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2022 Advancing Research on Care and Outcome Measurements (ARCOM)

Developing a Measure of Nursing Assistant Coping and Resilience

Can culturally-sensitive methods for relieving stress help improve the well-being of nursing assistants from diverse backgrounds?

Philip Sloane, M.D, MPH
University of North Carolina
Chapel Hill, NC - United States


According to the 2021 Alzheimer’s Association Facts and Figures report, nearly half (48%) of people living in nursing homes have Alzheimer’s or another dementia. Nursing assistants make up the majority of nursing home staff who work with cognitively impaired residents, and they help with bathing, dressing, housekeeping, food preparation and other activities. 

Turnover rates are high among these workers, who are mostly women and come from increasingly diverse ethnic, racial and geographic backgrounds. While studies have shown that staff training programs can improve job satisfaction for nursing assistants, little attention has been paid to strategies for reducing these workers’ stress. Moreover, the stress-reducing tools that do exist were developed and focused on implementation of highly-educated white individuals. To better address the impact of stress on nursing assistants, relief tools (such as coping and resilience mechanisms) will need to be more sensitive to the needs and psychological make-up of people from diverse backgrounds.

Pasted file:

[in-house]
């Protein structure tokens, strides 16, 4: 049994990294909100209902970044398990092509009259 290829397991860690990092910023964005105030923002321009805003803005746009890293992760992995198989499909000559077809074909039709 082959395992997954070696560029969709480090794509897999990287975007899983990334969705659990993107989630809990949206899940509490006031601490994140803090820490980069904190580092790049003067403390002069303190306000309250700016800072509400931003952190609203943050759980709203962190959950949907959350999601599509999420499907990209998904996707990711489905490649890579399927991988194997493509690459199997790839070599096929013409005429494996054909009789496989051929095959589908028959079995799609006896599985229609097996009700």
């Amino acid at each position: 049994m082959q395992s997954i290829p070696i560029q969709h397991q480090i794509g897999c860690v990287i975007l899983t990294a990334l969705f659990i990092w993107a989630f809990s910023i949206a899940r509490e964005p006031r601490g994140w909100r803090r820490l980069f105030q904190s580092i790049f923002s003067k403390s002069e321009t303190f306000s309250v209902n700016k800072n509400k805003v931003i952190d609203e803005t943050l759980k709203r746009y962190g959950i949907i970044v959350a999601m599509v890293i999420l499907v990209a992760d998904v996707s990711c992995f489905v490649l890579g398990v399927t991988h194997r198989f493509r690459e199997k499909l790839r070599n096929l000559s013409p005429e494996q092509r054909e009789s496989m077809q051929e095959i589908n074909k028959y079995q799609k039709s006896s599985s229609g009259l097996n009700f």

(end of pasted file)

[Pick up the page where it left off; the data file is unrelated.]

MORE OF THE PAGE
Research Plan

Dr. Philip D. Sloane and colleagues will conduct a study to develop novel methods for moderating nursing assistant stress. Using interviews and focus groups with 60 diverse nursing assistants, they will assess the strengths and weaknesses of established stress-relieving methods in this population group. They will then devise a novel set of methods that more accurately addresses their participants’ needs. Dr. Sloane’s team will then test how well these candidate methods reduce stress levels in a larger group of 300 diverse nursing assistants.  


Results from Dr. Sloane’s work will shed new light on how stress impacts front-line workers from a variety of backgrounds. They could also yield new, more broadly applicable tools to help nursing assistants cope with stress, boost their quality of life, and improve the level of care they provide.

The ARCOM Grant Program was developed jointly with Leveraging an Interdisciplinary Consortium to Improve Care and Outcomes for Persons Living With Alzheimer’s and Dementia (LINC-AD).

For more information on LINC-AD please visit: https://alz.org/linc-ad

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